The Central Bureau of Statistics (CBS) published some data in honor of Universal Children's Day.
The most common names given to newborns in the last decade are Noam for boys and Noa for girls.
Other popular names for boys include Itai, Uri, Yehonatan, Daniel, David and Ariel.
Popular girls' names include Shira, Maya, Tamar, Talia and Noia.
At the end of 2010 there were 2.52 million children aged 0-17 living in Israel. They comprised about one-third of the population. Of these children, about 1,790,000 were Jewish, 603,000 were Muslim, 47,000 Druze and about 37,000 Christian Arabs.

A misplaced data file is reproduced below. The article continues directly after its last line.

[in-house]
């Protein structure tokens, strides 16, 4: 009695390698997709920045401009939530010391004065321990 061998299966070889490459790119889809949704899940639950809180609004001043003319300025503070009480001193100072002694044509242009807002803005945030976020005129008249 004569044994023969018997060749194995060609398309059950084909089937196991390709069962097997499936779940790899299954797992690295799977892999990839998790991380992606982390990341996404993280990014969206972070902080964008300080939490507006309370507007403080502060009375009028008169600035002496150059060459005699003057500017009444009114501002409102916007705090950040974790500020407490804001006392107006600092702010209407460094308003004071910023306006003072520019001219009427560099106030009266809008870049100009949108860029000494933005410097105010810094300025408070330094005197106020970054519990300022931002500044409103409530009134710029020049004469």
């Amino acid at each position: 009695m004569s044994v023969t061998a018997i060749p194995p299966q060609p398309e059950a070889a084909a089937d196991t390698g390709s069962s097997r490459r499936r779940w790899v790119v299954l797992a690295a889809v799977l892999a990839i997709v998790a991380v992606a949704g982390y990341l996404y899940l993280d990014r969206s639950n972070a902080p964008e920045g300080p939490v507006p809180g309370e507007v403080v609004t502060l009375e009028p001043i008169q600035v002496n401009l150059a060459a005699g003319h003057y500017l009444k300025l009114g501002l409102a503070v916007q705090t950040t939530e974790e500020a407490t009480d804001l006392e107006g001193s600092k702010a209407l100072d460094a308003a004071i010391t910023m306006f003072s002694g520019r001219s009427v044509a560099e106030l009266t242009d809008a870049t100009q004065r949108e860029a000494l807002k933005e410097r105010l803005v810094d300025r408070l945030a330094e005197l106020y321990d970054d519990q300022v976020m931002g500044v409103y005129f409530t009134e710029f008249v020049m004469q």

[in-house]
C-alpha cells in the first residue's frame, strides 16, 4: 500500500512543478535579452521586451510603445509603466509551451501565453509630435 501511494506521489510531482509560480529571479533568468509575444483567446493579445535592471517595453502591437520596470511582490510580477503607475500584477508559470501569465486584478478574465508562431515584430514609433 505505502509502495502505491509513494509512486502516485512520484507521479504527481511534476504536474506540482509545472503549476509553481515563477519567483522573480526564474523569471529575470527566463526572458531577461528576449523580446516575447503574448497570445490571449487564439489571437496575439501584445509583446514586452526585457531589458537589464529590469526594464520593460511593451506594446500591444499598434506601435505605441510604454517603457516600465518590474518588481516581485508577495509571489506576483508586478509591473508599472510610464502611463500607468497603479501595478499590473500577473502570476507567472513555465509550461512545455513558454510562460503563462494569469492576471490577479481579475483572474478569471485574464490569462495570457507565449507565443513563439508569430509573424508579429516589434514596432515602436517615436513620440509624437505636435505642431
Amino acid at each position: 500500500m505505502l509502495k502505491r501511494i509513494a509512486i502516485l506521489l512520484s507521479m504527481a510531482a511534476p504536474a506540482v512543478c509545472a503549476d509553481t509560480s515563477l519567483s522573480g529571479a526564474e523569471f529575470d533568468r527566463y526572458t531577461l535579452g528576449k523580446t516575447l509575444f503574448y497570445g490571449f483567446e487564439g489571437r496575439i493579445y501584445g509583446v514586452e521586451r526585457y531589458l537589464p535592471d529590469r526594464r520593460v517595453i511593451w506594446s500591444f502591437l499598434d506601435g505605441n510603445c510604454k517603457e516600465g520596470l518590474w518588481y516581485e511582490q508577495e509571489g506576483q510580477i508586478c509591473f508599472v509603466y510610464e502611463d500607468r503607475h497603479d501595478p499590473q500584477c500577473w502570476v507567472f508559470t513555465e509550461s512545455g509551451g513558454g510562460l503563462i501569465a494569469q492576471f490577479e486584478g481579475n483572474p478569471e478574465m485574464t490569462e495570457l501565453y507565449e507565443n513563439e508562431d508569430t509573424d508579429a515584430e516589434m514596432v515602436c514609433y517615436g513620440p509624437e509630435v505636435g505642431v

Ninety-six percent of the Jewish children in Israel were born in Israel, and 79% of them were born to a father who was also born in Israel.
The highest average number of children per household (in households that have children) was in Bnei Brak and Jerusalem, where it was 3.5 and 3.1, respectively. The national average is 2.4.
In the 5770 school year (2009-10), children in hareidi-religious supervised elementary schools made up 28% of the children in Jewish educational systems. This number was up significantly from 20% just 10 years earlier. Hareidi-religious pupils in middle and high school reached 20% -- up from 15% a decade earlier.
The average number of children per Israel mother is 3.03 children – roughly unchanged from the late 1980s.